It's the end of day four in Vares, Bosnia and it is pouring down rain. Pouring... just like it does in Kelso, Washington. You know, where the rain hits the pavement with enough force to bounce back up and soak the bottom of your pants. It was Robbin Treadway's turn to blog tonight, but she passed the lap top over to me, knowing I have desperately missed work and report writing back home. Haha! She owes me now and I love holding favors over a friends head.
Vares is a small town wedged between steep bright green mountains and it is beautiful. On Saturday our team traveled up a very windy narrow road to a view point to pray over Vares. The scene of the city from above is breath taking. We returned with lifted spirits and some really great selfies for all our Facebook profiles.
Sunday we went to Mario and Dejana's property where they have future plans to build a retreat. It also comes with an incredible view and free range cattle that wear bells around their necks. I'll be honest, watching a bull with horns trot down a dusty country road is distracting during prayer.
Our team was introduced to two families near their property. To see first hand how beloved Mario and Dejana are is very moving. I am personally inspired by how they reach out in so many ways to create relationships.
Wayne got to practice some medicine, which was nice because he is also desperately missing his job. LOL! In Bosnia the doctors don't do a great job of explaining why and how medications should be administered to their patients. So Wayne Van Hamme took the time to listen to their symptoms through translation, check over their medications, and answer a lot of questions these families had. While we were there we did get offered to sample some homemade spirits. If you find yourself curious what Bosnia moonshine may taste like ... imagine taking a swig of rubbing alcohol. We were offered plum, peach, and apple shine. I assure you that those of us who chose to take a sip detected no flavor what-so-ever and it's sort of fun watching someone try to smile and be polite while their chest is on fire.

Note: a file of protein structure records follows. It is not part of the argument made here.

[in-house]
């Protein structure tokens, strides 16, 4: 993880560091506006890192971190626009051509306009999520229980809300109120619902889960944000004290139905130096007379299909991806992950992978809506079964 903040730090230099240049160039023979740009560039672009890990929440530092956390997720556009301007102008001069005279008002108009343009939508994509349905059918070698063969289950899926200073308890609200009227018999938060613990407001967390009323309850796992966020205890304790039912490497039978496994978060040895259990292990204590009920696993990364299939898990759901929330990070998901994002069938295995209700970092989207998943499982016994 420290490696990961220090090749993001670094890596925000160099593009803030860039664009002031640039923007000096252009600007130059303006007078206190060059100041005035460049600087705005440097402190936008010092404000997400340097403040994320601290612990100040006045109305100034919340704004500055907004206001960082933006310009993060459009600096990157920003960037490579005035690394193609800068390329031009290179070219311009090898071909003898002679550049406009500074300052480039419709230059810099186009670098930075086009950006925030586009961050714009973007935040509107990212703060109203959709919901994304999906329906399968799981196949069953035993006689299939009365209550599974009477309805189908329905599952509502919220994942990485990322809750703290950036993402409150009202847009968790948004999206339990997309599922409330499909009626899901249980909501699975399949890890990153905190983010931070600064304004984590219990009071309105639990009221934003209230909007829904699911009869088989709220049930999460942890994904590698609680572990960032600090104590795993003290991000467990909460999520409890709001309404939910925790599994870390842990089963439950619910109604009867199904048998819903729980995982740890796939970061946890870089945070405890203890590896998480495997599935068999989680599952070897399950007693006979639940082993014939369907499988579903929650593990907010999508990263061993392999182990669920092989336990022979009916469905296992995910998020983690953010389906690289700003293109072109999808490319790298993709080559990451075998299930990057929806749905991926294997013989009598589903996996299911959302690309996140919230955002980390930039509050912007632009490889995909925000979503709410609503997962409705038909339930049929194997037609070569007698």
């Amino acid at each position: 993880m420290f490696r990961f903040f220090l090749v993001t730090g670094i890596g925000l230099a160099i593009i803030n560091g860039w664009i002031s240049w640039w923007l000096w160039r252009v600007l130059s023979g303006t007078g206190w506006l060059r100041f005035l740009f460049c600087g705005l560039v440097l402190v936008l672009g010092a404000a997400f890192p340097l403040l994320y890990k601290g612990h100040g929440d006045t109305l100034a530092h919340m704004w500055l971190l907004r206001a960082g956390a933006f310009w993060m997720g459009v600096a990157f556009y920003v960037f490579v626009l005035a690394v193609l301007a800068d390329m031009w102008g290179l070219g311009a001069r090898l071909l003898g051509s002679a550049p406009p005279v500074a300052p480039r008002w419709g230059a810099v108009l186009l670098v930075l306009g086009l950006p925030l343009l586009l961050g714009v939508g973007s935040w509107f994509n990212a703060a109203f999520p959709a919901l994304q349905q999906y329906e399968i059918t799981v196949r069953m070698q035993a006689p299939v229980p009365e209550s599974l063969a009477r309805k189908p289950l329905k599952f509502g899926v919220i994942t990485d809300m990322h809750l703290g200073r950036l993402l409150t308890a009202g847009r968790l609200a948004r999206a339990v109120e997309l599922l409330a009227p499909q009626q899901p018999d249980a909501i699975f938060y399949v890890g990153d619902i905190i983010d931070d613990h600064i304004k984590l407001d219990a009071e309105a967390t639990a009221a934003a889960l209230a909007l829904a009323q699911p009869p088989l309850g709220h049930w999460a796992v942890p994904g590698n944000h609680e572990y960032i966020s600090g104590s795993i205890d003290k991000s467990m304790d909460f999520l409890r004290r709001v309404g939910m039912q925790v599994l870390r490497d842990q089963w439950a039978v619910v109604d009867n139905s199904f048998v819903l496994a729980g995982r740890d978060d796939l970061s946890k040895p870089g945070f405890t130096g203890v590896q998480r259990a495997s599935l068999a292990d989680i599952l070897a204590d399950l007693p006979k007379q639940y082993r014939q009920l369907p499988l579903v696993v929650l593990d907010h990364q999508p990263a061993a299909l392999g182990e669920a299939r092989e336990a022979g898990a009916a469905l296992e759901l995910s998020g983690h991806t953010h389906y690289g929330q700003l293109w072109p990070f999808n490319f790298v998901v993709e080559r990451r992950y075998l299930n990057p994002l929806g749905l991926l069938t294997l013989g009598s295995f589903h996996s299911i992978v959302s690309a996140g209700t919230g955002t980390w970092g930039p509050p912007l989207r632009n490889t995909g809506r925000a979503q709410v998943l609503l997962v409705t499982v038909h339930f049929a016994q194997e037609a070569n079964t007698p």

Later we piled in cars and drove to Zenica to attend church were Mario and Dejana are from. The church is in a small room, only slightly larger than Pastor Nick's office, where approximately 9 locals attend. We packed the house! It was crazy to see so much passion in such a small space. They love the Lord and worship was powerful in Bosnian and in English. Just a suggestion for anyone planning on going on a future mission trip here, they don't project the words of songs onto a big screen for those of us who don't know them by heart. Memorize or pack a projector in your check luggage.
Fun fact: Unlike the intestinal issues the youth group in Mexico may be facing 5 out 7 team members here are constipated. Pray for movement in Bosnia.
You're probably wondering what's going on with the playground. That's a great question. We have definitely ran across some stumbling blocks. The construction plans are in the head of a local Bosnian construction worker who also happens to be a police officer. While he has been building the frame work we occasionally get to hand over a tool or hold a board in place but that's about it.
This is where our team can use your prayers. Our team is here to work and we are feeling some frustration with not being useful towards getting this playground built. We've kept busy cleaning up litter around the neighborhood and playing with kids but eventually they get called to dinner.
Despite the set backs we are seeing amazing work being done through Mario and Dejana. We feel so honored to be apart of their ministry toward the children and people in Vares. In a town of 9,000 people there are only 5 believers. We thank you for your continued thoughts and prayers.